«Return to Blog List Let’s Sit This One Out vs. That Looks Like Fun
I read Seth Godin’s blog almost daily, and check out just about anything else the man has to say in print or on video. I don’t always agree with him, but he always makes me think. The other day, he shared a video on his blog that showed people dancing at a concert, and how it grew from one crazy (and probably intoxicated) guy to a mob of people (also probably intoxicated). Watching it can tell you a lot of what you need to know about group behavior as it relates to creating a tribe or building a market. Seth talks about the importance of the third guy joining in, and you should go read his post.
However, I’d like to focus on the people in the foreground. The ones trying to maintain their dignity as (near the end of the video) people all but run over them to be part of the mob. Why didn’t they get up and be part of it? They didn’t even have to walk far (a few of the folks sitting in the foreground did get up and dance, but not many). Why did they adopt and maintain "anti-mob" behavior?
Here’s my theory. Sitting close by, they witnessed a crazy guy making a fool of himself from the very beginning of his let-it-all-hang-out performance, before other crazy guys (and gals) had joined him. You can almost hear the conversation.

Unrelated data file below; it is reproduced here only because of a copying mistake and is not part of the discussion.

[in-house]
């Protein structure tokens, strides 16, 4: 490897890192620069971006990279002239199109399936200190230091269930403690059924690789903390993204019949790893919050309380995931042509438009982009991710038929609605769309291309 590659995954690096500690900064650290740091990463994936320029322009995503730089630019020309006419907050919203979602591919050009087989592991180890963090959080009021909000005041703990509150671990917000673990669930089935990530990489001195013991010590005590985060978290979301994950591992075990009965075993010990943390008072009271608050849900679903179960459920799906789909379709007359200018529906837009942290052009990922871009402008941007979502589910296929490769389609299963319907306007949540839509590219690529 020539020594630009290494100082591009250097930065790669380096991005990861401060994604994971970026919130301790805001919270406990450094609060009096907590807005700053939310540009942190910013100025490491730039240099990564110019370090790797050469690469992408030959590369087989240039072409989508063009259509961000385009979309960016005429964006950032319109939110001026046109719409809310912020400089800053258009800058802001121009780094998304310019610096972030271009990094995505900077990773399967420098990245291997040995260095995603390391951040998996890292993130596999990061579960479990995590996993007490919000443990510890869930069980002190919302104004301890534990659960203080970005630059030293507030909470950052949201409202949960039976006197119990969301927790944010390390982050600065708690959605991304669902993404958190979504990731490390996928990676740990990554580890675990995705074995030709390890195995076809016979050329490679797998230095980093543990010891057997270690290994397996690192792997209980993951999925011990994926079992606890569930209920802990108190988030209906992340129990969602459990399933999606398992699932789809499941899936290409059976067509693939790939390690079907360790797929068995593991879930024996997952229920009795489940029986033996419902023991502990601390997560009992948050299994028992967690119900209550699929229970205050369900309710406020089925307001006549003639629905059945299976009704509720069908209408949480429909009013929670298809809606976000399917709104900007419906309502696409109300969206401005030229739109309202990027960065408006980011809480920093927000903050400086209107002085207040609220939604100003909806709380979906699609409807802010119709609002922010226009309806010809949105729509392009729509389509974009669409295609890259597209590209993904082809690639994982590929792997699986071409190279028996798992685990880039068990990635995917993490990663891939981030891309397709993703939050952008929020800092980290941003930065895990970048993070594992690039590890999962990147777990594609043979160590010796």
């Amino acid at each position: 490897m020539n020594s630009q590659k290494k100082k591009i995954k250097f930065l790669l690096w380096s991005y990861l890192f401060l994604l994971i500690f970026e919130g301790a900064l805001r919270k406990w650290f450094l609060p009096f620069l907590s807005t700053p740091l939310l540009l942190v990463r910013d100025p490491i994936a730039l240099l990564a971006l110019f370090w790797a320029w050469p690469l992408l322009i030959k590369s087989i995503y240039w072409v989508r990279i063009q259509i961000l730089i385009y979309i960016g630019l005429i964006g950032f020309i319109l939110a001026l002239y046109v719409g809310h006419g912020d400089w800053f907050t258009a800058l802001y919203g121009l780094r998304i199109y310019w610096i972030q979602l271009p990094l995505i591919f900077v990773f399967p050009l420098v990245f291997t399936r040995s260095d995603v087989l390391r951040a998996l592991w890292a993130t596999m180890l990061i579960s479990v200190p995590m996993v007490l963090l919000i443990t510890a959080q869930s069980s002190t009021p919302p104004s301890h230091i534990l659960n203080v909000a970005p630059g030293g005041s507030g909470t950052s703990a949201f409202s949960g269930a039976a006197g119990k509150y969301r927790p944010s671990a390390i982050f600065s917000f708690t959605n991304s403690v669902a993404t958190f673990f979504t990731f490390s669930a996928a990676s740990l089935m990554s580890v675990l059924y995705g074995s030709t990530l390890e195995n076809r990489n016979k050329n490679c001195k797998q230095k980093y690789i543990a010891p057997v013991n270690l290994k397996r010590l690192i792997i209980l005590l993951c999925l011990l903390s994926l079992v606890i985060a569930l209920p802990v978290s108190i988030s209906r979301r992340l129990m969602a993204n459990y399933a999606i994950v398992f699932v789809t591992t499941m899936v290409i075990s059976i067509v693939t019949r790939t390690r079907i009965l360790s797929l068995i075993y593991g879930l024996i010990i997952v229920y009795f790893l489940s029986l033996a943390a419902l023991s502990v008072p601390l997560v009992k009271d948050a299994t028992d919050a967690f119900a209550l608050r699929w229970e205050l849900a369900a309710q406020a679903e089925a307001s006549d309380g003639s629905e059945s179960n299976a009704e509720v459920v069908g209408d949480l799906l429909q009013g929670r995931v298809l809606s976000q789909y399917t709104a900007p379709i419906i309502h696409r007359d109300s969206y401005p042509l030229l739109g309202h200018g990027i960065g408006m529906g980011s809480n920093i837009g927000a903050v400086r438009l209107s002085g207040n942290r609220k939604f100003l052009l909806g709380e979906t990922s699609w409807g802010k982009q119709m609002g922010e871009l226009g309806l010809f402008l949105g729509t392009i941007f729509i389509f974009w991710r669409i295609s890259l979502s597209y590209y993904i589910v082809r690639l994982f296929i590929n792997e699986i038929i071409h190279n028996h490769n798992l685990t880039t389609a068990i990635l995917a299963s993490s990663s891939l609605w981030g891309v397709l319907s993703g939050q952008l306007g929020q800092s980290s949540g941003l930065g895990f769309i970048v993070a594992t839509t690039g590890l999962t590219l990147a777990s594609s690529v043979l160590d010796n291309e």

"Look at that guy making an ass of himself, Bobby Joe."
"What a jerk, Bobby Jim. Don’t you get any ideas about dancing around like that."
"If I was dancing, I wouldn’t be lurching around like a drunken idiot."
"If you were dancing, you’d look just like that, only worse."
And so on…
What I’m guessing* is that these people created their own barrier to participation by taking a mental position they could not easily abandon. Having agreed on the foolishness of such behavior and reinforced in each other their superiority for not participating, they were no longer free to say "Hey! That looks like fun!" when other people rushed over to join in the "foolishness."
Most of us have done this at one time or another. In fact, I’m willing to bet that right now almost all of us are prevented from doing something we would enjoy or that would benefit us in some way, for no other reason than that we’ve adopted a mental position/barrier. The trick is to identify our assumptions (what if we start with what we’re resisting?) and examine whether or not they still serve us well.
*It’s also possible they’d made a realistic assessment of their dancing abilities and had wisely decided it was better to enjoy watching other people have fun, in which case, they hadn’t had enough beer.